Thursday, August 23, 2012

The Importance of Hunting and Fishing

I've needed to write this for a while, because even among other conservatives and libertarians, I'm having discussions with "animal lovers" who think hunting is cruel and that we shouldn't do it.

A quick caveat before I begin:  I do not hunt.  I'm not opposed, I'm simply too lazy to track, kill and dress my own food.  I do understand why hunting and fishing are important, though and if you think it's cruel you should probably understand a few things, too.

Let's address cruel with a quick science lesson.  Environments have a carrying capacity.  That is, the available resources can only indefinitely sustain a certain number of animals.  Sometimes there are boom years, in which more food is available and more animals are born.  Other years are leaner and if the carrying capacity of the environment has been exceeded, animals will die.  The question becomes how they will die.  Do we permit a mass starvation event, in which animals die a slow, painful death due to lack of food, or do we hunt them?  Natural predators do some of the work and always have.  Humans are also part of that process, as we've been hunting since we figured out how to throw a rock or sharpen a stick.  Even though our gear has gotten fancier, we haven't stopped being a part of the environment and one of the many predators limiting unsustainable population growth of prey species.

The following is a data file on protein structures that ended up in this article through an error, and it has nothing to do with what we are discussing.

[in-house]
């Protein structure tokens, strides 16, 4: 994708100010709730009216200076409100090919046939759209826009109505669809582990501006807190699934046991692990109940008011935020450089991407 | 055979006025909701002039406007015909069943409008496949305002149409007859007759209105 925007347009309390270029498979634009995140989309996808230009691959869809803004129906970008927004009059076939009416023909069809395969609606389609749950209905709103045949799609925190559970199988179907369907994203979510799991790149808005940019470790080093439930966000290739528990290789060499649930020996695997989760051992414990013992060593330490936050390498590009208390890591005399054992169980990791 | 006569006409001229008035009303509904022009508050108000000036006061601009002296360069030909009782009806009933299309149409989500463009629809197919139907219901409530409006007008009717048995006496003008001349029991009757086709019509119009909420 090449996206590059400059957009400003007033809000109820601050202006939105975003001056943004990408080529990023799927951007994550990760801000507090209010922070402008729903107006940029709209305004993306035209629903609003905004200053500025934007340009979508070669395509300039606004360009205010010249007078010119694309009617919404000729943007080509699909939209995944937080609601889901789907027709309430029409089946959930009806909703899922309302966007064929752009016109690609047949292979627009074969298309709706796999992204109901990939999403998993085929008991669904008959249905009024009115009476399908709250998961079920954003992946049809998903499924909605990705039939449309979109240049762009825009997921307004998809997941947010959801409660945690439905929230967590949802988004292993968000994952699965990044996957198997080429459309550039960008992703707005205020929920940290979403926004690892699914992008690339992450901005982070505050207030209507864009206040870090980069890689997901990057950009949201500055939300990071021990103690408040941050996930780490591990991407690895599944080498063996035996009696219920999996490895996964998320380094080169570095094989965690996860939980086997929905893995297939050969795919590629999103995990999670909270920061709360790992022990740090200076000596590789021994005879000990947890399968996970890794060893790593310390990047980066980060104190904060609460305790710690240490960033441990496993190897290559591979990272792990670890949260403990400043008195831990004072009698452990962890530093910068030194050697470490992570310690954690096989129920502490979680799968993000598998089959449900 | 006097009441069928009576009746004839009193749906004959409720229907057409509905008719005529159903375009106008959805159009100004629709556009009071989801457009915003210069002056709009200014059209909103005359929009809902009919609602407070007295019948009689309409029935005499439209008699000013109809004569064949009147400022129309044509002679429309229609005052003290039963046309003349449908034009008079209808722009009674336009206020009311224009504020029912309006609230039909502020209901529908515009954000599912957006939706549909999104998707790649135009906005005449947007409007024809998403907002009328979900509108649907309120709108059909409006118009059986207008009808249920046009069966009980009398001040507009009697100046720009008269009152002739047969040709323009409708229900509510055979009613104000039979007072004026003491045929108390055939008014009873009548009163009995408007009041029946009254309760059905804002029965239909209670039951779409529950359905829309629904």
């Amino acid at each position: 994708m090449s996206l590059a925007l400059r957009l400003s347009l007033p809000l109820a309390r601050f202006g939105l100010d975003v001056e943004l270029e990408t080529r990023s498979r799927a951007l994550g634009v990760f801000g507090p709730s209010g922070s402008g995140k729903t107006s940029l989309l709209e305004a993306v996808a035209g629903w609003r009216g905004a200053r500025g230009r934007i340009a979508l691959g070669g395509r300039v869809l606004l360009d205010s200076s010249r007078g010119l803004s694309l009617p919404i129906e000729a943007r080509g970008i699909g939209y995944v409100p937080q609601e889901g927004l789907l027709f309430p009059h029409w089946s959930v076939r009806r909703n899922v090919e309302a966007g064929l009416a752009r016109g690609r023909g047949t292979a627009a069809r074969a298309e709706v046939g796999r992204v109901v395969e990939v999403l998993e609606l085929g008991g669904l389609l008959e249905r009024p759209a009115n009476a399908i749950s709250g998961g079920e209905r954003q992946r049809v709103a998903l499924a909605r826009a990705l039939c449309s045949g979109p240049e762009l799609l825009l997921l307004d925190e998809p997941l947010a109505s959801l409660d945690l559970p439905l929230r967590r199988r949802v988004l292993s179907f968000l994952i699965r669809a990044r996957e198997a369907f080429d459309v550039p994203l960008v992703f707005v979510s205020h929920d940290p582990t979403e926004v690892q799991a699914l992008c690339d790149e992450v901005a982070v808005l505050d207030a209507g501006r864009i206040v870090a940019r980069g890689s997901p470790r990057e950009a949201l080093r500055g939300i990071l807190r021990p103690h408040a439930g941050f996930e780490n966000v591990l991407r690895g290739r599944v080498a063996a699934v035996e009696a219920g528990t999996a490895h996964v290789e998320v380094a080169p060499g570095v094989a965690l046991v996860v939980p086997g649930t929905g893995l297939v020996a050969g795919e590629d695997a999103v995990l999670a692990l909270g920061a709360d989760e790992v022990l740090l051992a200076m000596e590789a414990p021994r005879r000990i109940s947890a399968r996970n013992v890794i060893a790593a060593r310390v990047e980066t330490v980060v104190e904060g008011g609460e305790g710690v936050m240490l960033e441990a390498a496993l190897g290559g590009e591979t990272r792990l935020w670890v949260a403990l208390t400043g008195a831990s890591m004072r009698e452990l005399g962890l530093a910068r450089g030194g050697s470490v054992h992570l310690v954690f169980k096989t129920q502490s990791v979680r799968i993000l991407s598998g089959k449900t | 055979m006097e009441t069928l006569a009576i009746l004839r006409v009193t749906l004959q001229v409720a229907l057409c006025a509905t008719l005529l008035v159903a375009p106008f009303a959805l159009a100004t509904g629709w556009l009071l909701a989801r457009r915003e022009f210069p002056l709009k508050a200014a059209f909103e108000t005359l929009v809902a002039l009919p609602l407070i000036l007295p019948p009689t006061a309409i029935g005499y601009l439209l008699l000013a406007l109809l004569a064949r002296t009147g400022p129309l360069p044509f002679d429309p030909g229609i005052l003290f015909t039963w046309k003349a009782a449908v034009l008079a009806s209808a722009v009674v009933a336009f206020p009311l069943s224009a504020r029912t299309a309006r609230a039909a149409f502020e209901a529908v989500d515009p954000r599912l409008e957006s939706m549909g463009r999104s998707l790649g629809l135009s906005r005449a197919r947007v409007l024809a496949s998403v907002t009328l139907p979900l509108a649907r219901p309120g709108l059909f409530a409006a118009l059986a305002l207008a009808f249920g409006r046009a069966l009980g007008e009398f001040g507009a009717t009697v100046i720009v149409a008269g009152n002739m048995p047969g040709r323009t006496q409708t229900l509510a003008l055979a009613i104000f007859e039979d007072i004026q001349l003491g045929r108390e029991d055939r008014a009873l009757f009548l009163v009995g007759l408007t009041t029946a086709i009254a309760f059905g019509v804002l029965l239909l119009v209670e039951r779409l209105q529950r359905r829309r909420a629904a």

Still, some people will say it's less cruel to let an animal starve slowly (starvation is an excruciating process, by the way) and rot "naturally" (during mass starvation events, predators can not consume all the meat) than for a human to kill it quickly and take the meat home for consumption.  I'm going to disagree with them.  I think humane hunting is a far better option.  Wildlife managers agree, relying on hunters to cull populations and prevent mass starvation.

The second very important service hunters provide is that they fund conservation efforts.  Since 1937, anybody who buys hunting supplies pays a 10% tax on them that funds wildlife preservation.  Here's a column with more details.  Note that as a target-shooter, I help pay for conservation through this tax, too.  While my contribution isn't voluntary, the contributions of hunters are since they do have the choice to hunt or not hunt.  There is nothing more fair and libertarian than a specific group paying for the resources they use. 

You can find a tremendous wealth of information on these two main points just by running your own searches on them.  Hunting isn't what Bambi portrays it to be.  It's an important part of our direct obligation as sentient beings to be good stewards of our resources, and it's a critical part of preventing unnecessary suffering of the life we share those resources with.

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